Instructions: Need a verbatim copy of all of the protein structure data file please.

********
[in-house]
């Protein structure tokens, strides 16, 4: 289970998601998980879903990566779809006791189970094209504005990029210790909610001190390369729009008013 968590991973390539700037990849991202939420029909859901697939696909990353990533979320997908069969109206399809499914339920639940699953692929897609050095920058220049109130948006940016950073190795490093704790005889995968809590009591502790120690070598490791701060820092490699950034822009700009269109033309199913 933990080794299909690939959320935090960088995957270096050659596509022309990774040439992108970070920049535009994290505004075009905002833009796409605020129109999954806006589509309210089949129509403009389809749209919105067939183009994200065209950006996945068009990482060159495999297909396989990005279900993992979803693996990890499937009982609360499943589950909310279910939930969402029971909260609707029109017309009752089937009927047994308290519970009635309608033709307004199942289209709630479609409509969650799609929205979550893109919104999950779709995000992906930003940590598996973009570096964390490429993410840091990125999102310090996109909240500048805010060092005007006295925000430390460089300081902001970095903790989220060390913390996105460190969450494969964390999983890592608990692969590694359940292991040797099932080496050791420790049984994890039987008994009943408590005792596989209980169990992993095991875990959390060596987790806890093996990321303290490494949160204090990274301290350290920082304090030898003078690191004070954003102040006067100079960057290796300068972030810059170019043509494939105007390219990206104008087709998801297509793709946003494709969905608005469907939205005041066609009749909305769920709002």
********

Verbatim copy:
[in-house]
């Protein structure tokens, strides 16, 4: 289970998601998980879903990566779809006791189970094209504005990029210790909610001190390369729009008013 968590991973390539700037990849991202939420029909859901697939696909990353990533979320997908069969109206399809499914339920639940699953692929897609050095920058220049109130948006940016950073190795490093704790005889995968809590009591502790120690070598490791701060820092490699950034822009700009269109033309199913 933990080794299909690939959320935090960088995957270096050659596509022309990774040439992108970070920049535009994290505004075009905002833009796409605020129109999954806006589509309210089949129509403009389809749209919105067939183009994200065209950006996945068009990482060159495999297909396989990005279900993992979803693996990890499937009982609360499943589950909310279910939930969402029971909260609707029109017309009752089937009927047994308290519970009635309608033709307004199942289209709630479609409509969650799609929205979550893109919104999950779709995000992906930003940590598996973009570096964390490429993410840091990125999102310090996109909240500048805010060092005007006295925000430390460089300081902001970095903790989220060390913390996105460190969450494969964390999983890592608990692969590694359940292991040797099932080496050791420790049984994890039987008994009943408590005792596989209980169990992993095991875990959390060596987790806890093996990321303290490494949160204090990274301290350290920082304090030898003078690191004070954003102040006067100079960057290796300068972030810059170019043509494939105007390219990206104008087709998801297509793709946003494709969905608005469907939205005041066609009749909305769920709002």